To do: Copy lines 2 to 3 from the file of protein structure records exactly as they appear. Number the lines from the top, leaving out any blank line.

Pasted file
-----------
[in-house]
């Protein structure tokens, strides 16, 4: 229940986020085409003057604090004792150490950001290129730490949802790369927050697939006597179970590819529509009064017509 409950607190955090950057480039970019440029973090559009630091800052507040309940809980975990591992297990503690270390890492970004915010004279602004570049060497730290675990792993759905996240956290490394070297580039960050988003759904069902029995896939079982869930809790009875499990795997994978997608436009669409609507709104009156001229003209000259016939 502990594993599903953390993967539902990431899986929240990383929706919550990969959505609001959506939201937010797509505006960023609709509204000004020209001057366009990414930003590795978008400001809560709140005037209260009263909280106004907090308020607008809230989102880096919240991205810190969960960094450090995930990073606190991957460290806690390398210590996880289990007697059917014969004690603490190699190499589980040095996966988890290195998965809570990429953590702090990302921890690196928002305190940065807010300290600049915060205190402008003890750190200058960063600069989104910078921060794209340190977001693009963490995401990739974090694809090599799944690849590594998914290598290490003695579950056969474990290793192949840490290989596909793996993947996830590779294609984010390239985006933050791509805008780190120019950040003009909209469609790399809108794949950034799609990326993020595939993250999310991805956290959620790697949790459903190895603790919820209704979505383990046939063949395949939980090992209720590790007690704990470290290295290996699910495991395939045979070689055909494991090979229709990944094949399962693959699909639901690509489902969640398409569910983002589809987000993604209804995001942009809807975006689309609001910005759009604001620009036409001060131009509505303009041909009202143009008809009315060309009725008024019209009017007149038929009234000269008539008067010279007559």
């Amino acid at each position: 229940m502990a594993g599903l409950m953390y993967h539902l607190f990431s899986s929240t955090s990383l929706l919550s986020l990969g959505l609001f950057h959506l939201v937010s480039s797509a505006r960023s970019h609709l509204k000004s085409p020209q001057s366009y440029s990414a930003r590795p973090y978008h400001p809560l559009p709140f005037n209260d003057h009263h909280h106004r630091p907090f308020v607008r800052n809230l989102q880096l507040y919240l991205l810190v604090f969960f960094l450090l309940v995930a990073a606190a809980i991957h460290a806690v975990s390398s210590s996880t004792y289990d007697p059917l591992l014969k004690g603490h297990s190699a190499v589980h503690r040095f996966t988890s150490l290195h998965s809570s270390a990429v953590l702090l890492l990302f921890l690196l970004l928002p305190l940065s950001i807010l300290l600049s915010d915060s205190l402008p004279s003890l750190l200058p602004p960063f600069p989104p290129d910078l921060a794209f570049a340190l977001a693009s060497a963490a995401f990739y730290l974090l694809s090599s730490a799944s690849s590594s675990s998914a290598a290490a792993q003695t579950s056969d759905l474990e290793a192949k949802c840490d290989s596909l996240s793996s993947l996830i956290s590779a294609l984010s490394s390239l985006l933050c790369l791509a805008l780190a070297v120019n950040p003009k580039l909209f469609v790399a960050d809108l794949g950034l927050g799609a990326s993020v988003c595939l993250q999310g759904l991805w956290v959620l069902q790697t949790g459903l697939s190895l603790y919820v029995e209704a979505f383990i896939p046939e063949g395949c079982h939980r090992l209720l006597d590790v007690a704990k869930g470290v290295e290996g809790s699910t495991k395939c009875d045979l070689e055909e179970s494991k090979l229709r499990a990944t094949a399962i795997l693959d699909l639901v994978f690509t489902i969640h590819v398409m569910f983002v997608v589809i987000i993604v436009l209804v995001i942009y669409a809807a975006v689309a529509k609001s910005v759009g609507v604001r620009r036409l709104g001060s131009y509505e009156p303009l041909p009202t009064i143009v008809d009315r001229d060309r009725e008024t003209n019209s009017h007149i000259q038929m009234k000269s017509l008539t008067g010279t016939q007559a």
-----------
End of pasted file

């Protein structure tokens, strides 16, 4: 229940986020085409003057604090004792150490950001290129730490949802790369927050697939006597179970590819529509009064017509 409950607190955090950057480039970019440029973090559009630091800052507040309940809980975990591992297990503690270390890492970004915010004279602004570049060497730290675990792993759905996240956290490394070297580039960050988003759904069902029995896939079982869930809790009875499990795997994978997608436009669409609507709104009156001229003209000259016939 502990594993599903953390993967539902990431899986929240990383929706919550990969959505609001959506939201937010797509505006960023609709509204000004020209001057366009990414930003590795978008400001809560709140005037209260009263909280106004907090308020607008809230989102880096919240991205810190969960960094450090995930990073606190991957460290806690390398210590996880289990007697059917014969004690603490190699190499589980040095996966988890290195998965809570990429953590702090990302921890690196928002305190940065807010300290600049915060205190402008003890750190200058960063600069989104910078921060794209340190977001693009963490995401990739974090694809090599799944690849590594998914290598290490003695579950056969474990290793192949840490290989596909793996993947996830590779294609984010390239985006933050791509805008780190120019950040003009909209469609790399809108794949950034799609990326993020595939993250999310991805956290959620790697949790459903190895603790919820209704979505383990046939063949395949939980090992209720590790007690704990470290290295290996699910495991395939045979070689055909494991090979229709990944094949399962693959699909639901690509489902969640398409569910983002589809987000993604209804995001942009809807975006689309609001910005759009604001620009036409001060131009509505303009041909009202143009008809009315060309009725008024019209009017007149038929009234000269008539008067010279007559």
């Amino acid at each position: 229940m502990a594993g599903l409950m953390y993967h539902l607190f990431s899986s929240t955090s990383l929706l919550s986020l990969g959505l609001f950057h959506l939201v937010s480039s797509a505006r960023s970019h609709l509204k000004s085409p020209q001057s366009y440029s990414a930003r590795p973090y978008h400001p809560l559009p709140f005037n209260d003057h009263h909280h106004r630091p907090f308020v607008r800052n809230l989102q880096l507040y919240l991205l810190v604090f969960f960094l450090l309940v995930a990073a606190a809980i991957h460290a806690v975990s390398s210590s996880t004792y289990d007697p059917l591992l014969k004690g603490h297990s190699a190499v589980h503690r040095f996966t988890s150490l290195h998965s809570s270390a990429v953590l702090l890492l990302f921890l690196l970004l928002p305190l940065s950001i807010l300290l600049s915010d915060s205190l402008p004279s003890l750190l200058p602004p960063f600069p989104p290129d910078l921060a794209f570049a340190l977001a693009s060497a963490a995401f990739y730290l974090l694809s090599s730490a799944s690849s590594s675990s998914a290598a290490a792993q003695t579950s056969d759905l474990e290793a192949k949802c840490d290989s596909l996240s793996s993947l996830i956290s590779a294609l984010s490394s390239l985006l933050c790369l791509a805008l780190a070297v120019n950040p003009k580039l909209f469609v790399a960050d809108l794949g950034l927050g799609a990326s993020v988003c595939l993250q999310g759904l991805w956290v959620l069902q790697t949790g459903l697939s190895l603790y919820v029995e209704a979505f383990i896939p046939e063949g395949c079982h939980r090992l209720l006597d590790v007690a704990k869930g470290v290295e290996g809790s699910t495991k395939c009875d045979l070689e055909e179970s494991k090979l229709r499990a990944t094949a399962i795997l693959d699909l639901v994978f690509t489902i969640h590819v398409m569910f983002v997608v589809i987000i993604v436009l209804v995001i942009y669409a809807a975006v689309a529509k609001s910005v759009g609507v604001r620009r036409l709104g001060s131009y509505e009156p303009l041909p009202t009064i143009v008809d009315r001229d060309r009725e008024t003209n019209s009017h007149i000259q038929m009234k000269s017509l008539t008067g010279t016939q007559a």